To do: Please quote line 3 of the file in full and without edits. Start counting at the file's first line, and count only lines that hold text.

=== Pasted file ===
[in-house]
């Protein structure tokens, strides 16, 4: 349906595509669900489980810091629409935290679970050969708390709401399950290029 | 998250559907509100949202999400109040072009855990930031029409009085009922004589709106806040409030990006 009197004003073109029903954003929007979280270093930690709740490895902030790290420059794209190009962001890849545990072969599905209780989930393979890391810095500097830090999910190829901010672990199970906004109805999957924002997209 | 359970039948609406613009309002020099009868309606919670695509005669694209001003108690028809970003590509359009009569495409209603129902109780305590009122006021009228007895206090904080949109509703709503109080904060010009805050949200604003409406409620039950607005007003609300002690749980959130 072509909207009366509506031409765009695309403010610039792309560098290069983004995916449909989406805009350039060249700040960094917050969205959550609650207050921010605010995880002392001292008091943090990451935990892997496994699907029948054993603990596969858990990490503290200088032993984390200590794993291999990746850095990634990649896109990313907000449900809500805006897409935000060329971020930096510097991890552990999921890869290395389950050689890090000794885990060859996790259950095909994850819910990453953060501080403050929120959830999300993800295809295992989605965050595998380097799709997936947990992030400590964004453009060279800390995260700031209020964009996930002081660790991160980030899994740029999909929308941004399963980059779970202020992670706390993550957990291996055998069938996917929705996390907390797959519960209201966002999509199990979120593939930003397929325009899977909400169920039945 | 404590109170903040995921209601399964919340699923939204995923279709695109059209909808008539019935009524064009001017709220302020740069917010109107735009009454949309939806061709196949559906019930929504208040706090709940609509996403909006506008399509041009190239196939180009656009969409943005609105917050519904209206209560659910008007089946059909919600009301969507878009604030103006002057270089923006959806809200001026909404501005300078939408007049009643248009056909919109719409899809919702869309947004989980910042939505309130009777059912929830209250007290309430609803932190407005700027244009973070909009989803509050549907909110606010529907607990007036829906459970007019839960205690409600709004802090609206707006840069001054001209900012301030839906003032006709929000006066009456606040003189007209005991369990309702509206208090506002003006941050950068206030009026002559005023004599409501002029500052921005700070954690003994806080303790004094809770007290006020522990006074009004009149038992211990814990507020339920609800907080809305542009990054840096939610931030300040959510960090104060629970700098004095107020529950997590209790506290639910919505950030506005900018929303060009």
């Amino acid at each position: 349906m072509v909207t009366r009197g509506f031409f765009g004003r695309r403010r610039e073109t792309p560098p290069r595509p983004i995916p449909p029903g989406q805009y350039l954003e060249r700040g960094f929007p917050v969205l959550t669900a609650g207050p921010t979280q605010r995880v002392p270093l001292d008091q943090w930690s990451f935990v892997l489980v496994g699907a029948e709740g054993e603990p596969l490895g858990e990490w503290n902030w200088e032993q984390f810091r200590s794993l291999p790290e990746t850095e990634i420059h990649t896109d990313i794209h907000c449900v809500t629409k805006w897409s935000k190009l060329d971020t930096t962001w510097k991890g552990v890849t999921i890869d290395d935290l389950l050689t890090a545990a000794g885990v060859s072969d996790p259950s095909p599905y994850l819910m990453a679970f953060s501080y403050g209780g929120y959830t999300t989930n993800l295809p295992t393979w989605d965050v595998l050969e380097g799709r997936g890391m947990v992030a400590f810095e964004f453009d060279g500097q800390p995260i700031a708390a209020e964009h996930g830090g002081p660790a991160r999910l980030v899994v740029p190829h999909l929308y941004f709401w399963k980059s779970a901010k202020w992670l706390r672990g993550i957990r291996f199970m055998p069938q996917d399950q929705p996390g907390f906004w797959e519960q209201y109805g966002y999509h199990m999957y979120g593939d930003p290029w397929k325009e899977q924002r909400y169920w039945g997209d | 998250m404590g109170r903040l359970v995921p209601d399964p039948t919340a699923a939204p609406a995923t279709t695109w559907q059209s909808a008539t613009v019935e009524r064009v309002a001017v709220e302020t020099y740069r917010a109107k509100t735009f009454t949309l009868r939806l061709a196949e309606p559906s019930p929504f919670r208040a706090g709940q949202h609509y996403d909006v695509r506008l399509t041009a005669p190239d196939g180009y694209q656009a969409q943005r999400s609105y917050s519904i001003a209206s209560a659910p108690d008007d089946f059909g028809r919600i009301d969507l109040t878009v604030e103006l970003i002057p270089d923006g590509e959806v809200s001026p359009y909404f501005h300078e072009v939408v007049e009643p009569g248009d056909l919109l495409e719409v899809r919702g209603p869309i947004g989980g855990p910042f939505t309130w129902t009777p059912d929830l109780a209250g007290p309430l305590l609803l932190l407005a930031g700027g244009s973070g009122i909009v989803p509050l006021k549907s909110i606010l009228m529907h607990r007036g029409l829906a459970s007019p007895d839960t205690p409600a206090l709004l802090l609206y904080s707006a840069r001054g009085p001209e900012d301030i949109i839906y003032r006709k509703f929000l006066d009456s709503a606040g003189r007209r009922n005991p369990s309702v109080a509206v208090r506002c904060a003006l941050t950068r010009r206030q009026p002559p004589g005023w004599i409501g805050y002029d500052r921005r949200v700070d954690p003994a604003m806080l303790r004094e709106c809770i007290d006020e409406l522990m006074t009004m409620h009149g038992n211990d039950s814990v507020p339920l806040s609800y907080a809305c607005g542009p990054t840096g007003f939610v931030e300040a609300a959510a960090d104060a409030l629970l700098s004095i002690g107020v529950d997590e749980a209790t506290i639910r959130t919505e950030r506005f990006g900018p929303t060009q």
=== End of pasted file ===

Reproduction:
């Amino acid at each position: 349906m072509v909207t009366r009197g509506f031409f765009g004003r695309r403010r610039e073109t792309p560098p290069r595509p983004i995916p449909p029903g989406q805009y350039l954003e060249r700040g960094f929007p917050v969205l959550t669900a609650g207050p921010t979280q605010r995880v002392p270093l001292d008091q943090w930690s990451f935990v892997l489980v496994g699907a029948e709740g054993e603990p596969l490895g858990e990490w503290n902030w200088e032993q984390f810091r200590s794993l291999p790290e990746t850095e990634i420059h990649t896109d990313i794209h907000c449900v809500t629409k805006w897409s935000k190009l060329d971020t930096t962001w510097k991890g552990v890849t999921i890869d290395d935290l389950l050689t890090a545990a000794g885990v060859s072969d996790p259950s095909p599905y994850l819910m990453a679970f953060s501080y403050g209780g929120y959830t999300t989930n993800l295809p295992t393979w989605d965050v595998l050969e380097g799709r997936g890391m947990v992030a400590f810095e964004f453009d060279g500097q800390p995260i700031a708390a209020e964009h996930g830090g002081p660790a991160r999910l980030v899994v740029p190829h999909l929308y941004f709401w399963k980059s779970a901010k202020w992670l706390r672990g993550i957990r291996f199970m055998p069938q996917d399950q929705p996390g907390f906004w797959e519960q209201y109805g966002y999509h199990m999957y979120g593939d930003p290029w397929k325009e899977q924002r909400y169920w039945g997209d | 998250m404590g109170r903040l359970v995921p209601d399964p039948t919340a699923a939204p609406a995923t279709t695109w559907q059209s909808a008539t613009v019935e009524r064009v309002a001017v709220e302020t020099y740069r917010a109107k509100t735009f009454t949309l009868r939806l061709a196949e309606p559906s019930p929504f919670r208040a706090g709940q949202h609509y996403d909006v695509r506008l399509t041009a005669p190239d196939g180009y694209q656009a969409q943005r999400s609105y917050s519904i001003a209206s209560a659910p108690d008007d089946f059909g028809r919600i009301d969507l109040t878009v604030e103006l970003i002057p270089d923006g590509e959806v809200s001026p359009y909404f501005h300078e072009v939408v007049e009643p009569g248009d056909l919109l495409e719409v899809r919702g209603p869309i947004g989980g855990p910042f939505t309130w129902t009777p059912d929830l109780a209250g007290p309430l305590l609803l932190l407005a930031g700027g244009s973070g009122i909009v989803p509050l006021k549907s909110i606010l009228m529907h607990r007036g029409l829906a459970s007019p007895d839960t205690p409600a206090l709004l802090l609206y904080s707006a840069r001054g009085p001209e900012d301030i949109i839906y003032r006709k509703f929000l006066d009456s709503a606040g003189r007209r009922n005991p369990s309702v109080a509206v208090r506002c904060a003006l941050t950068r010009r206030q009026p002559p004589g005023w004599i409501g805050y002029d500052r921005r949200v700070d954690p003994a604003m806080l303790r004094e709106c809770i007290d006020e409406l522990m006074t009004m409620h009149g038992n211990d039950s814990v507020p339920l806040s609800y907080a809305c607005g542009p990054t840096g007003f939610v931030e300040a609300a959510a960090d104060a409030l629970l700098s004095i002690g107020v529950d997590e749980a209790t506290i639910r959130t919505e950030r506005f990006g900018p929303t060009q």